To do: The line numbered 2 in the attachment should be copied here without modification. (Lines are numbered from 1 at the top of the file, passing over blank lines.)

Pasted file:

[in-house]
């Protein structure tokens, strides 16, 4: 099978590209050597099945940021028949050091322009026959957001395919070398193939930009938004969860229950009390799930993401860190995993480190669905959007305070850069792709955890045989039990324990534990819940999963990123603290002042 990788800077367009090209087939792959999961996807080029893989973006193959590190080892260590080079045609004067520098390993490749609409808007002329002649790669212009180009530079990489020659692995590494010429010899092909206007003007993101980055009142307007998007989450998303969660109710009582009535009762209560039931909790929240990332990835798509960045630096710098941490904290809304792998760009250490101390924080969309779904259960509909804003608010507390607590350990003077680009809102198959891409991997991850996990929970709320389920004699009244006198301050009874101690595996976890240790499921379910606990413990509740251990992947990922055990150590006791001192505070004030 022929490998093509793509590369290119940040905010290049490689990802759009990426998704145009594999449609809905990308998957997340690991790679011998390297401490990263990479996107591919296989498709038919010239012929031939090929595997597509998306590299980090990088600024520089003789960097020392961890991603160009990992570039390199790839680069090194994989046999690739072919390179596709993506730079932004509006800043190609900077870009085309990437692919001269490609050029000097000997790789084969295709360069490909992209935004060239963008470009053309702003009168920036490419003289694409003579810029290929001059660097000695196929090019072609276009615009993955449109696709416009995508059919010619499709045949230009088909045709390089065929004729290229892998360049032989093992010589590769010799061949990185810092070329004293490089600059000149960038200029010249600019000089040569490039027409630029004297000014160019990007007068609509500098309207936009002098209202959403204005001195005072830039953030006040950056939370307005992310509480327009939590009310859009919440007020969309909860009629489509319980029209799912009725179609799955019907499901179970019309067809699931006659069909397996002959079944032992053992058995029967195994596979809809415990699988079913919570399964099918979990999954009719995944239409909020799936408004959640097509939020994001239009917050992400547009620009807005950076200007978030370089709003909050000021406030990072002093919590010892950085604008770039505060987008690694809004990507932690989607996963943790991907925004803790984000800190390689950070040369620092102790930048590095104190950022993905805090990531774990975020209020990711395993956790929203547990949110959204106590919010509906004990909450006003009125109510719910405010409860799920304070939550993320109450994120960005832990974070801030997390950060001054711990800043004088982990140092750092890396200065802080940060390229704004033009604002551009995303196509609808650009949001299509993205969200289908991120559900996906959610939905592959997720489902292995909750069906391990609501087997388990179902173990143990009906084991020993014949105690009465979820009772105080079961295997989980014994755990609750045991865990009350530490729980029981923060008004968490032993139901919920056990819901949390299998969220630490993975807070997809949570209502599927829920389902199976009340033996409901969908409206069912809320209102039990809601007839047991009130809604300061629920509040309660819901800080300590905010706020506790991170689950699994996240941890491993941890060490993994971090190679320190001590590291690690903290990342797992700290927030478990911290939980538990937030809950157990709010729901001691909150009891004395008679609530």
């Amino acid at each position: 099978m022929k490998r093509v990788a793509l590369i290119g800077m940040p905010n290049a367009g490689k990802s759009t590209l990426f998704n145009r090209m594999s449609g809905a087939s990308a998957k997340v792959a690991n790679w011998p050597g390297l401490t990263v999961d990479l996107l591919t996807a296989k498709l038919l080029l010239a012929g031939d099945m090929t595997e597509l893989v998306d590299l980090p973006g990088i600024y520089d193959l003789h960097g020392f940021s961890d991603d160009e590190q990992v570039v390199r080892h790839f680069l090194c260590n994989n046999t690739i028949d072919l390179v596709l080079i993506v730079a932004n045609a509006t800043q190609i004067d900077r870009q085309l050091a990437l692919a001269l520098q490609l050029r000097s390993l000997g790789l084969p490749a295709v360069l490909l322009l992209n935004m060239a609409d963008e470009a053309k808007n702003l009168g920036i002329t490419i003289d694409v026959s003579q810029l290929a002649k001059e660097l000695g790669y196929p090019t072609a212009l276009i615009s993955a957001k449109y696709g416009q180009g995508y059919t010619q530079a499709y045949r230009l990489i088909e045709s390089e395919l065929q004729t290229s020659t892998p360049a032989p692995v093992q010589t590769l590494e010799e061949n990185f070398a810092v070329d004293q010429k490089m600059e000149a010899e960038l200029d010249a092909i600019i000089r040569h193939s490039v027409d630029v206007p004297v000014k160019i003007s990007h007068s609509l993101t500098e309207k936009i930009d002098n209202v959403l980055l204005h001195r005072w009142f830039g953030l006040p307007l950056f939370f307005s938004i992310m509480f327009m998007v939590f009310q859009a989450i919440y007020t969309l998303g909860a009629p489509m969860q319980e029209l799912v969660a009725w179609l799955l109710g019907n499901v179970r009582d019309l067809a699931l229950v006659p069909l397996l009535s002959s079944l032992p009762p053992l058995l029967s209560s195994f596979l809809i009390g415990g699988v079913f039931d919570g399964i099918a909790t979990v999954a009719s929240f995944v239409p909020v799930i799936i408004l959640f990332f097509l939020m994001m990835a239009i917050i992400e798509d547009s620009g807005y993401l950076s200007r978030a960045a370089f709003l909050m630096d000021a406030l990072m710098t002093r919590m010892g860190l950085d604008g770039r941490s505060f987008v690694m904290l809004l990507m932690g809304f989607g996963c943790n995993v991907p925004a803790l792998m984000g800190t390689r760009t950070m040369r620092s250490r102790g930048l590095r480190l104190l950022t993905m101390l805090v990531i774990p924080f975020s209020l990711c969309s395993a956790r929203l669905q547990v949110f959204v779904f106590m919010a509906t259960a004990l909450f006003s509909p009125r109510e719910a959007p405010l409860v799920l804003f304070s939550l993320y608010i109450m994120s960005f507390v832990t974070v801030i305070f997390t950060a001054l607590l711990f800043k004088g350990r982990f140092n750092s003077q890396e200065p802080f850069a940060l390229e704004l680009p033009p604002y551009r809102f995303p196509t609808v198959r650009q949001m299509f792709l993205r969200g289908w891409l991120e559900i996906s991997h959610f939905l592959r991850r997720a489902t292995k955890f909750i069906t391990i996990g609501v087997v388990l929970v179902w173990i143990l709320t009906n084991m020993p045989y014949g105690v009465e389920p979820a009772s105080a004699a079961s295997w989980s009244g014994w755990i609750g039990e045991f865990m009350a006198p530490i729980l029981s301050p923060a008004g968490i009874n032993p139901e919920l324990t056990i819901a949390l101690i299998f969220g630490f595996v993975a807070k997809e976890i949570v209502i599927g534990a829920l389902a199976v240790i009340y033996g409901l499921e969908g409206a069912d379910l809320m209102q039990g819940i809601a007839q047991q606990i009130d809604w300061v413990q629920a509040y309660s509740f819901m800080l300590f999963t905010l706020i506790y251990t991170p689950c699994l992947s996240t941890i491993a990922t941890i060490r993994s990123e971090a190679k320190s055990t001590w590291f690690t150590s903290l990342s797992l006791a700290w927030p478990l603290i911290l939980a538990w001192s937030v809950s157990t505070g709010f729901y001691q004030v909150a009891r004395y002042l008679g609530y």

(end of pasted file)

């Protein structure tokens, strides 16, 4: 099978590209050597099945940021028949050091322009026959957001395919070398193939930009938004969860229950009390799930993401860190995993480190669905959007305070850069792709955890045989039990324990534990819940999963990123603290002042 990788800077367009090209087939792959999961996807080029893989973006193959590190080892260590080079045609004067520098390993490749609409808007002329002649790669212009180009530079990489020659692995590494010429010899092909206007003007993101980055009142307007998007989450998303969660109710009582009535009762209560039931909790929240990332990835798509960045630096710098941490904290809304792998760009250490101390924080969309779904259960509909804003608010507390607590350990003077680009809102198959891409991997991850996990929970709320389920004699009244006198301050009874101690595996976890240790499921379910606990413990509740251990992947990922055990150590006791001192505070004030 022929490998093509793509590369290119940040905010290049490689990802759009990426998704145009594999449609809905990308998957997340690991790679011998390297401490990263990479996107591919296989498709038919010239012929031939090929595997597509998306590299980090990088600024520089003789960097020392961890991603160009990992570039390199790839680069090194994989046999690739072919390179596709993506730079932004509006800043190609900077870009085309990437692919001269490609050029000097000997790789084969295709360069490909992209935004060239963008470009053309702003009168920036490419003289694409003579810029290929001059660097000695196929090019072609276009615009993955449109696709416009995508059919010619499709045949230009088909045709390089065929004729290229892998360049032989093992010589590769010799061949990185810092070329004293490089600059000149960038200029010249600019000089040569490039027409630029004297000014160019990007007068609509500098309207936009002098209202959403204005001195005072830039953030006040950056939370307005992310509480327009939590009310859009919440007020969309909860009629489509319980029209799912009725179609799955019907499901179970019309067809699931006659069909397996002959079944032992053992058995029967195994596979809809415990699988079913919570399964099918979990999954009719995944239409909020799936408004959640097509939020994001239009917050992400547009620009807005950076200007978030370089709003909050000021406030990072002093919590010892950085604008770039505060987008690694809004990507932690989607996963943790991907925004803790984000800190390689950070040369620092102790930048590095104190950022993905805090990531774990975020209020990711395993956790929203547990949110959204106590919010509906004990909450006003009125109510719910405010409860799920304070939550993320109450994120960005832990974070801030997390950060001054711990800043004088982990140092750092890396200065802080940060390229704004033009604002551009995303196509609808650009949001299509993205969200289908991120559900996906959610939905592959997720489902292995909750069906391990609501087997388990179902173990143990009906084991020993014949105690009465979820009772105080079961295997989980014994755990609750045991865990009350530490729980029981923060008004968490032993139901919920056990819901949390299998969220630490993975807070997809949570209502599927829920389902199976009340033996409901969908409206069912809320209102039990809601007839047991009130809604300061629920509040309660819901800080300590905010706020506790991170689950699994996240941890491993941890060490993994971090190679320190001590590291690690903290990342797992700290927030478990911290939980538990937030809950157990709010729901001691909150009891004395008679609530």